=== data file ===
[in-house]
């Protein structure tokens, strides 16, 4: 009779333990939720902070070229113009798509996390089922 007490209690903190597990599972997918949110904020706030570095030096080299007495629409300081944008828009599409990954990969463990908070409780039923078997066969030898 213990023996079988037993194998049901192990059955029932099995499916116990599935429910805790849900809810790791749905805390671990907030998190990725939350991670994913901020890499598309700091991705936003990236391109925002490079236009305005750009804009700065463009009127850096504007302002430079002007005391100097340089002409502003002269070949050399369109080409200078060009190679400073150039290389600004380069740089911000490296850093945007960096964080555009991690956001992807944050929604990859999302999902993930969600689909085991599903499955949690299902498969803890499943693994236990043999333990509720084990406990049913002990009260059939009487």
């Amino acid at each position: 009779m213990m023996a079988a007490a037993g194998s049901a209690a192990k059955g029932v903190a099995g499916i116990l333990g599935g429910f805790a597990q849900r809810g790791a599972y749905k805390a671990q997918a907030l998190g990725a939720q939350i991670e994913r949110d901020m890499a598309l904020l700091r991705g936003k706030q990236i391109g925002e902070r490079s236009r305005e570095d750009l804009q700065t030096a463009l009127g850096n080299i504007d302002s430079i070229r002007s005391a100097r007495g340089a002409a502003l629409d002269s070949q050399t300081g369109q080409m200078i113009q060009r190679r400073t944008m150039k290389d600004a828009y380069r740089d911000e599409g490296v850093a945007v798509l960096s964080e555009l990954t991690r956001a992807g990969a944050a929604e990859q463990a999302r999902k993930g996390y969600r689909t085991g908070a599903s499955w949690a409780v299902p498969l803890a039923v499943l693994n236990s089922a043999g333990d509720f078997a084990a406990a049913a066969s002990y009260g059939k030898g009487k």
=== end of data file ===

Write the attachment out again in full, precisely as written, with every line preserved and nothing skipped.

[in-house]
């Protein structure tokens, strides 16, 4: 009779333990939720902070070229113009798509996390089922 007490209690903190597990599972997918949110904020706030570095030096080299007495629409300081944008828009599409990954990969463990908070409780039923078997066969030898 213990023996079988037993194998049901192990059955029932099995499916116990599935429910805790849900809810790791749905805390671990907030998190990725939350991670994913901020890499598309700091991705936003990236391109925002490079236009305005750009804009700065463009009127850096504007302002430079002007005391100097340089002409502003002269070949050399369109080409200078060009190679400073150039290389600004380069740089911000490296850093945007960096964080555009991690956001992807944050929604990859999302999902993930969600689909085991599903499955949690299902498969803890499943693994236990043999333990509720084990406990049913002990009260059939009487």
């Amino acid at each position: 009779m213990m023996a079988a007490a037993g194998s049901a209690a192990k059955g029932v903190a099995g499916i116990l333990g599935g429910f805790a597990q849900r809810g790791a599972y749905k805390a671990q997918a907030l998190g990725a939720q939350i991670e994913r949110d901020m890499a598309l904020l700091r991705g936003k706030q990236i391109g925002e902070r490079s236009r305005e570095d750009l804009q700065t030096a463009l009127g850096n080299i504007d302002s430079i070229r002007s005391a100097r007495g340089a002409a502003l629409d002269s070949q050399t300081g369109q080409m200078i113009q060009r190679r400073t944008m150039k290389d600004a828009y380069r740089d911000e599409g490296v850093a945007v798509l960096s964080e555009l990954t991690r956001a992807g990969a944050a929604e990859q463990a999302r999902k993930g996390y969600r689909t085991g908070a599903s499955w949690a409780v299902p498969l803890a039923v499943l693994n236990s089922a043999g333990d509720f078997a084990a406990a049913a066969s002990y009260g059939k030898g009487k």